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I simplified $1 + \sec^2 x$ to

$1 + 1/\cos^2 x$ then

$2/\cos^2 x$ but I am stuck here.

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    $\begingroup$ $\sin^2 x + \cos^2 x=1 $ , so : $C$ $\endgroup$
    – Pedja
    Apr 25, 2012 at 2:47
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    $\begingroup$ Oh dear. You cannot add $1$ and $\dfrac{1}{\cos ^2 x}$ without getting a common denominator! It's close to D and E, but neither of those. Can you see why it's close? $\endgroup$ Apr 25, 2012 at 2:48
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    $\begingroup$ Guess the socratic method loses to spoonfeeding... $\endgroup$ Apr 25, 2012 at 2:49
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    $\begingroup$ @TheChaz nice :D $\endgroup$
    – Vadim
    Apr 25, 2012 at 2:57
  • $\begingroup$ Test of Math as a Foreign Language? $\endgroup$
    – Vadim
    Apr 25, 2012 at 3:02

3 Answers 3

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Generally, what I usually do in such multiple choice questions (if I don't know how to advance) is work backwards from the given options and see which one is consistent with the question. And it is no surprise that only one of the answers will turn out to be the correct one!
Do the same here.
But lets be clever and try out the options which have a $\sec^2{x}$. (But do note that this method isn't the best method since your $\sec^2{x}$ could later appear out of other trig ratios too. To save time, we go for the ones containing $\sec^2{x}$. If this doesn't work then we shall try the other options).

The options we will try out are , thus $A$, $B$ and $C$.

$A$ doesn't seen to work here because there is no simple relation between $\csc^2 x$ and $\sec^2x.$ It is inconclusive, but this most likely, isn't the answer.

$B$ Same seems to be the case here. If $\sec^2x+\sin^2x-\cos^2x=\sec^2x+1$ this would mean that $\sin^2x-\cos^2x=1$ . Which is not true.
$\sin^2x+\cos^2x=1$ is the correct identity. (which is what we have in $C$)

$C$ is very similar to $B$ but it is actually better than $B$. From the definition of a unit circle we have that $\sin^2x+\cos^2x=1$. If you look at the expression in $C$ you see a $\sin^2x+\cos^2x$ in it. So the expression can thus be reduced as $$\sec^2x+\underline{\sin^2x+\cos^2x}=\sec^2x+\underline{1}$$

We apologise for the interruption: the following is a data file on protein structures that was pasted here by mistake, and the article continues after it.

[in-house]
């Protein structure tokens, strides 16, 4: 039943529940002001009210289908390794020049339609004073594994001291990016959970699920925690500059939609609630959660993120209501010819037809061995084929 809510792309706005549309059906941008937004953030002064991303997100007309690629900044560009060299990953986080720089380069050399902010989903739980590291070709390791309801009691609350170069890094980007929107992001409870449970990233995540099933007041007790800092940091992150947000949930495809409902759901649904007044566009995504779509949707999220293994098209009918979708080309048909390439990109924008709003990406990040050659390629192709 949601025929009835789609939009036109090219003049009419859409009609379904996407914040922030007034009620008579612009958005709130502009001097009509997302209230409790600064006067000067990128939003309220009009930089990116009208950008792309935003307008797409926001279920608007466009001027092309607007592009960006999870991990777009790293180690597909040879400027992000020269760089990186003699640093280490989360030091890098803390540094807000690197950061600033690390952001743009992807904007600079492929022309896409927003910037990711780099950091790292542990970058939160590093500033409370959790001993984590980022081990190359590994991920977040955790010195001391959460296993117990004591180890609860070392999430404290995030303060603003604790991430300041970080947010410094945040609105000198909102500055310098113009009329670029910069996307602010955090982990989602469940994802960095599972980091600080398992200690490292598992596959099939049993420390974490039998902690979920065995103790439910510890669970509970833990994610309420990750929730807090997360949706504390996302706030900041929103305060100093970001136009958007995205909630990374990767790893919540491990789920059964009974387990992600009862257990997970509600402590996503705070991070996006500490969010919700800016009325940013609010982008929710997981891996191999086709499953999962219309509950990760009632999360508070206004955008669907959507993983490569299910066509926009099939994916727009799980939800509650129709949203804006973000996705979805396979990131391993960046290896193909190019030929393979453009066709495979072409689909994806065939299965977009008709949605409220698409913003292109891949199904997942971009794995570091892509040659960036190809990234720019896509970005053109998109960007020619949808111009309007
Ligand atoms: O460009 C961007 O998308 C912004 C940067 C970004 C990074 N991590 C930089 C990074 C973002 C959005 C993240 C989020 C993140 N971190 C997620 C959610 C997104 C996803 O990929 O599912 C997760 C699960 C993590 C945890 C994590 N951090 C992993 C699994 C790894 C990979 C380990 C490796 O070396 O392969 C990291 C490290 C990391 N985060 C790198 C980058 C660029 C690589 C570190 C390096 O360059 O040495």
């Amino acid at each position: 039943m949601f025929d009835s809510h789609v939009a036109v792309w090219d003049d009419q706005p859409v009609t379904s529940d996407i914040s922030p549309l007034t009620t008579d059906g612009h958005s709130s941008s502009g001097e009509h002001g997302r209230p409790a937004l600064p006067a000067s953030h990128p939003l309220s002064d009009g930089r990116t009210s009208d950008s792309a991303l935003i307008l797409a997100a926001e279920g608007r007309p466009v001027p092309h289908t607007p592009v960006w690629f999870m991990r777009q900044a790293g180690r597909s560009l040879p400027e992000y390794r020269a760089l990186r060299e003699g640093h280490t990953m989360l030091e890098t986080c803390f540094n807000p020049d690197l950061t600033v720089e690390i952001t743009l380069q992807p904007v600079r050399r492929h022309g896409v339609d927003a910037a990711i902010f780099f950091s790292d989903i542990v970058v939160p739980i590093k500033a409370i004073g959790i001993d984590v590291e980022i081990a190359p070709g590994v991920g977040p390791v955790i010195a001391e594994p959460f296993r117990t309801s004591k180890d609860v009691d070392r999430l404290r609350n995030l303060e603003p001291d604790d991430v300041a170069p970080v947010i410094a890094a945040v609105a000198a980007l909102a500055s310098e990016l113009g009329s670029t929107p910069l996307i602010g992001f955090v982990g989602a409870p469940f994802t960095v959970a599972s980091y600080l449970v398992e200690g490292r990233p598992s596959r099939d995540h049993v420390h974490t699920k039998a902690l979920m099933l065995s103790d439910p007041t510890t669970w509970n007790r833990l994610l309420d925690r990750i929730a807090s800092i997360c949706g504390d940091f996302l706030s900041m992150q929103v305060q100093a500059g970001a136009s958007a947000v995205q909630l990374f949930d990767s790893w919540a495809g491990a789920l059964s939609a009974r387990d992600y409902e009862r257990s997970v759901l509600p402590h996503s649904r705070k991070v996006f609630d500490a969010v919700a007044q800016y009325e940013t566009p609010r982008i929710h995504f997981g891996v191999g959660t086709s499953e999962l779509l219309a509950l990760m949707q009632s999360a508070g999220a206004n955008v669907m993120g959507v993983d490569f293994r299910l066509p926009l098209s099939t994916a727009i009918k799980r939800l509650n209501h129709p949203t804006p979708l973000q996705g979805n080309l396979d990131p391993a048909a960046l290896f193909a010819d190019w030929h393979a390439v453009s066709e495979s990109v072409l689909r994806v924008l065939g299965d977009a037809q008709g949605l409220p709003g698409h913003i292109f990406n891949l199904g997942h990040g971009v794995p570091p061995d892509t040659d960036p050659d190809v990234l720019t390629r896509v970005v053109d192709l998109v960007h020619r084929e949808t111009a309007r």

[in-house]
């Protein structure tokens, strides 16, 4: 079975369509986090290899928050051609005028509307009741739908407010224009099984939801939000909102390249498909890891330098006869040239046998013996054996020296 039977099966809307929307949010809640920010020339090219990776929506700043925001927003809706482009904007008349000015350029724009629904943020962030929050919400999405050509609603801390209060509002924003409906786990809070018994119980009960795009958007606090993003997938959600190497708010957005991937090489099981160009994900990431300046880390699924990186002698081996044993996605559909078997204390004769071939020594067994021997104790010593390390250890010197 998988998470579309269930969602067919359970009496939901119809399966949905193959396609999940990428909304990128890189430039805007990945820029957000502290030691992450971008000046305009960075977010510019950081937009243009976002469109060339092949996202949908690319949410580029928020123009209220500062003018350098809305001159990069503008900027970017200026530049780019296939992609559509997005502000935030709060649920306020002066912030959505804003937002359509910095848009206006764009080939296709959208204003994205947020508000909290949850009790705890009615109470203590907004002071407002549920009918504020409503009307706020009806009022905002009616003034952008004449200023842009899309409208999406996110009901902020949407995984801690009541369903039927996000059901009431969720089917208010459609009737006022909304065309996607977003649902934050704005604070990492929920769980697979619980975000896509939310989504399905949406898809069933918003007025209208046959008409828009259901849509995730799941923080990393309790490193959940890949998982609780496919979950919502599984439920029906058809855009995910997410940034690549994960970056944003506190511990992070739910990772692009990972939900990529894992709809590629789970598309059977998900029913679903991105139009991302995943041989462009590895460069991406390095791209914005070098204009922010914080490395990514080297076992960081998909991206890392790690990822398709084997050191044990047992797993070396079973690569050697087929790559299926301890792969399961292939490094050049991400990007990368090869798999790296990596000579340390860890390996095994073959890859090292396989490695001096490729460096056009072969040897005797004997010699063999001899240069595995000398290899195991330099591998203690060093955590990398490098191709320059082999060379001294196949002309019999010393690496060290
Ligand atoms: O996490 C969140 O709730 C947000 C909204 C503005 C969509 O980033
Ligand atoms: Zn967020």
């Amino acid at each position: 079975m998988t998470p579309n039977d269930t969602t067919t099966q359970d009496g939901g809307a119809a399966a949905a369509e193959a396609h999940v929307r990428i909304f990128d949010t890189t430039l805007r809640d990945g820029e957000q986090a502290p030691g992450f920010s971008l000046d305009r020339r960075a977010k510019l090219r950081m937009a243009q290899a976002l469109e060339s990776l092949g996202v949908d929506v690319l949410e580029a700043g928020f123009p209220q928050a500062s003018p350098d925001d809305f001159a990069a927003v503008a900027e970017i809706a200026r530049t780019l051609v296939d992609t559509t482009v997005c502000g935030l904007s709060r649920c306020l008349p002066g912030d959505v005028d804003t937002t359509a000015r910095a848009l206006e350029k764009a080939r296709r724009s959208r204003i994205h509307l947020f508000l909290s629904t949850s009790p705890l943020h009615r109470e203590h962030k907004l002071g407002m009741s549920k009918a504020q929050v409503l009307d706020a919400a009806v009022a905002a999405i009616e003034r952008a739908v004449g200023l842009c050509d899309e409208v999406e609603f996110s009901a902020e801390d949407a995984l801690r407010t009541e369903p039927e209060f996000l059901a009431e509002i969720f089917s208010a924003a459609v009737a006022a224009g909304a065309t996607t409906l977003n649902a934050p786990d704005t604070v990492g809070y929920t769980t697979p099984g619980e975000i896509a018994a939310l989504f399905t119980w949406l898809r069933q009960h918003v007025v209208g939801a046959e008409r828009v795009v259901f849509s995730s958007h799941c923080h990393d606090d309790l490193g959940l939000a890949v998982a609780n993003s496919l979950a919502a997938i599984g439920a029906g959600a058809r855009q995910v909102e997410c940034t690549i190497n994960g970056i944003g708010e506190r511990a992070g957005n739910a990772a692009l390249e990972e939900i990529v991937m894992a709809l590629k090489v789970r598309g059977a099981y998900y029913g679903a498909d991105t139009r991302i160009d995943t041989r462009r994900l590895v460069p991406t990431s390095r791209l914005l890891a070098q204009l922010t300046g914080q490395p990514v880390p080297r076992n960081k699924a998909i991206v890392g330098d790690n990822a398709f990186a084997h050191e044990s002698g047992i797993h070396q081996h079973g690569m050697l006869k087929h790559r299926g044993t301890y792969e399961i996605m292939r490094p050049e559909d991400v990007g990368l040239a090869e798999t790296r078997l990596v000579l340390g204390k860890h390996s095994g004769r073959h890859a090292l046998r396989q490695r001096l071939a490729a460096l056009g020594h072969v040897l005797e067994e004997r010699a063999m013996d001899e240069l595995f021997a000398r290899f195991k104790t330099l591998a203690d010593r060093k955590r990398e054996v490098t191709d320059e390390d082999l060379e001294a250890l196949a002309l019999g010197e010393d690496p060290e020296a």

Thus $C$ is your correct answer.

This wasn't a very difficult problem, but I hope this answer helps you solve Multiple Choice questions better. This strategy is particularly useful when you are stuck with the question. No matter how difficult (or easy) the problem may be, it usually works (it does for me!)

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$${}{}{}{}{}C{}{}{}{}{}{}{}{}{}{}{}$$

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    $\begingroup$ The centering really makes it. $\endgroup$ Apr 25, 2012 at 3:01
  • $\begingroup$ @Austin: Double dollars signs! Maybe I should have colored it... $\endgroup$ Apr 25, 2012 at 3:01
  • $\begingroup$ @TheChaz Can you also add some cool animation? $\endgroup$
    – Vadim
    Apr 25, 2012 at 3:03
  • $\begingroup$ @Vadim: As you wish $\endgroup$ Apr 25, 2012 at 3:10
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    $\begingroup$ @Dan: My inspiration $\endgroup$ Apr 25, 2012 at 12:47
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it's very easy question answer is $C$

$1+\sec^2(x)=sin^2(x)+cos^2(x)+sec^2(x)$

$\ \ \ \ \ \ \ \ \ \ \ \ \ \ \ \ \ 1=sin^2(x)+cos^2(x) $

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    $\begingroup$ On this forum, we try to avoid language that could be construed as insulting (e.g. "it's very easy"). $\endgroup$ Apr 25, 2012 at 7:14

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